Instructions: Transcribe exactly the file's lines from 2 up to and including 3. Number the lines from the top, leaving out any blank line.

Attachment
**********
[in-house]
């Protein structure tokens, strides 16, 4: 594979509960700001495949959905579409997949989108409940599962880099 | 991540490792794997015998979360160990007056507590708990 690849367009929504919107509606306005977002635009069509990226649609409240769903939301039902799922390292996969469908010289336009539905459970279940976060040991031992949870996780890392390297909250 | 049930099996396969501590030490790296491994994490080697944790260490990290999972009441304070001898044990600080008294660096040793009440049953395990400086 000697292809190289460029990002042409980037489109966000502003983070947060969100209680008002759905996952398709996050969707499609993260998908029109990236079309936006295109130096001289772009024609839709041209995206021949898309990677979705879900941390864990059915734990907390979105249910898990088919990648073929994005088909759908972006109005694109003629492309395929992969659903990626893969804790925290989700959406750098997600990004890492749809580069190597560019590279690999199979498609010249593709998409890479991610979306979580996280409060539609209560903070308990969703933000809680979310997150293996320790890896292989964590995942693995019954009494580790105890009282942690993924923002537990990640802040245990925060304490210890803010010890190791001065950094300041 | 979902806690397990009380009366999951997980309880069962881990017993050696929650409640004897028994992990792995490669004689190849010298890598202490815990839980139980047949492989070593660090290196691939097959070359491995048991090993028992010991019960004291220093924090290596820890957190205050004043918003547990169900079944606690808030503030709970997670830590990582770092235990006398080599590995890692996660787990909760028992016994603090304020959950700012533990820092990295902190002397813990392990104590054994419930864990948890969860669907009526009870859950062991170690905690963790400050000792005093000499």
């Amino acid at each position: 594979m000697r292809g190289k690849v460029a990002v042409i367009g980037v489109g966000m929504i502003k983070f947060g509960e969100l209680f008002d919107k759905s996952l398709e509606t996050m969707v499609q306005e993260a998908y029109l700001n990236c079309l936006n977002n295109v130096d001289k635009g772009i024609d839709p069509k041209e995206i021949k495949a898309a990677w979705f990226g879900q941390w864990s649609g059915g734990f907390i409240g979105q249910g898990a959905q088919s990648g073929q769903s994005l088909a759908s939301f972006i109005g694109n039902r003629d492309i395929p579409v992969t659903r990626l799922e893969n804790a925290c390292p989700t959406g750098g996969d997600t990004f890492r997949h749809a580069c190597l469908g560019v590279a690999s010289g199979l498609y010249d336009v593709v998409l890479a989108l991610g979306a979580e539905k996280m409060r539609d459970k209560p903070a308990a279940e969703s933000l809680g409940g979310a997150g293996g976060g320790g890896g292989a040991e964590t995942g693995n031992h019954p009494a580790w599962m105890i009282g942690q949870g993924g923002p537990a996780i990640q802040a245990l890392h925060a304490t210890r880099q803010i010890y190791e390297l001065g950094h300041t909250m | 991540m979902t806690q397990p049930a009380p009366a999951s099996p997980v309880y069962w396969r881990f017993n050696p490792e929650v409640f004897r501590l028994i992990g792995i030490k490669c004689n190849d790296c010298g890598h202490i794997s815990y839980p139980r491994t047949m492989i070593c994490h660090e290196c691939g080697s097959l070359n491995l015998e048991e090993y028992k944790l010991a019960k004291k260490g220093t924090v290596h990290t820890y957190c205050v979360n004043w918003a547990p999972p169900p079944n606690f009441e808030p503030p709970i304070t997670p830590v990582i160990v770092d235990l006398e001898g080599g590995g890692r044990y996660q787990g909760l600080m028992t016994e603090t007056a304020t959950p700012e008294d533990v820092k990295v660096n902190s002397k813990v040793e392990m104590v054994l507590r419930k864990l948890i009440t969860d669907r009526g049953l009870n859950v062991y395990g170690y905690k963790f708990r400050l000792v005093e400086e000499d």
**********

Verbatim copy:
């Protein structure tokens, strides 16, 4: 594979509960700001495949959905579409997949989108409940599962880099 | 991540490792794997015998979360160990007056507590708990 690849367009929504919107509606306005977002635009069509990226649609409240769903939301039902799922390292996969469908010289336009539905459970279940976060040991031992949870996780890392390297909250 | 049930099996396969501590030490790296491994994490080697944790260490990290999972009441304070001898044990600080008294660096040793009440049953395990400086 000697292809190289460029990002042409980037489109966000502003983070947060969100209680008002759905996952398709996050969707499609993260998908029109990236079309936006295109130096001289772009024609839709041209995206021949898309990677979705879900941390864990059915734990907390979105249910898990088919990648073929994005088909759908972006109005694109003629492309395929992969659903990626893969804790925290989700959406750098997600990004890492749809580069190597560019590279690999199979498609010249593709998409890479991610979306979580996280409060539609209560903070308990969703933000809680979310997150293996320790890896292989964590995942693995019954009494580790105890009282942690993924923002537990990640802040245990925060304490210890803010010890190791001065950094300041 | 979902806690397990009380009366999951997980309880069962881990017993050696929650409640004897028994992990792995490669004689190849010298890598202490815990839980139980047949492989070593660090290196691939097959070359491995048991090993028992010991019960004291220093924090290596820890957190205050004043918003547990169900079944606690808030503030709970997670830590990582770092235990006398080599590995890692996660787990909760028992016994603090304020959950700012533990820092990295902190002397813990392990104590054994419930864990948890969860669907009526009870859950062991170690905690963790400050000792005093000499």
């Amino acid at each position: 594979m000697r292809g190289k690849v460029a990002v042409i367009g980037v489109g966000m929504i502003k983070f947060g509960e969100l209680f008002d919107k759905s996952l398709e509606t996050m969707v499609q306005e993260a998908y029109l700001n990236c079309l936006n977002n295109v130096d001289k635009g772009i024609d839709p069509k041209e995206i021949k495949a898309a990677w979705f990226g879900q941390w864990s649609g059915g734990f907390i409240g979105q249910g898990a959905q088919s990648g073929q769903s994005l088909a759908s939301f972006i109005g694109n039902r003629d492309i395929p579409v992969t659903r990626l799922e893969n804790a925290c390292p989700t959406g750098g996969d997600t990004f890492r997949h749809a580069c190597l469908g560019v590279a690999s010289g199979l498609y010249d336009v593709v998409l890479a989108l991610g979306a979580e539905k996280m409060r539609d459970k209560p903070a308990a279940e969703s933000l809680g409940g979310a997150g293996g976060g320790g890896g292989a040991e964590t995942g693995n031992h019954p009494a580790w599962m105890i009282g942690q949870g993924g923002p537990a996780i990640q802040a245990l890392h925060a304490t210890r880099q803010i010890y190791e390297l001065g950094h300041t909250m | 991540m979902t806690q397990p049930a009380p009366a999951s099996p997980v309880y069962w396969r881990f017993n050696p490792e929650v409640f004897r501590l028994i992990g792995i030490k490669c004689n190849d790296c010298g890598h202490i794997s815990y839980p139980r491994t047949m492989i070593c994490h660090e290196c691939g080697s097959l070359n491995l015998e048991e090993y028992k944790l010991a019960k004291k260490g220093t924090v290596h990290t820890y957190c205050v979360n004043w918003a547990p999972p169900p079944n606690f009441e808030p503030p709970i304070t997670p830590v990582i160990v770092d235990l006398e001898g080599g590995g890692r044990y996660q787990g909760l600080m028992t016994e603090t007056a304020t959950p700012e008294d533990v820092k990295v660096n902190s002397k813990v040793e392990m104590v054994l507590r419930k864990l948890i009440t969860d669907r009526g049953l009870n859950v062991y395990g170690y905690k963790f708990r400050l000792v005093e400086e000499d």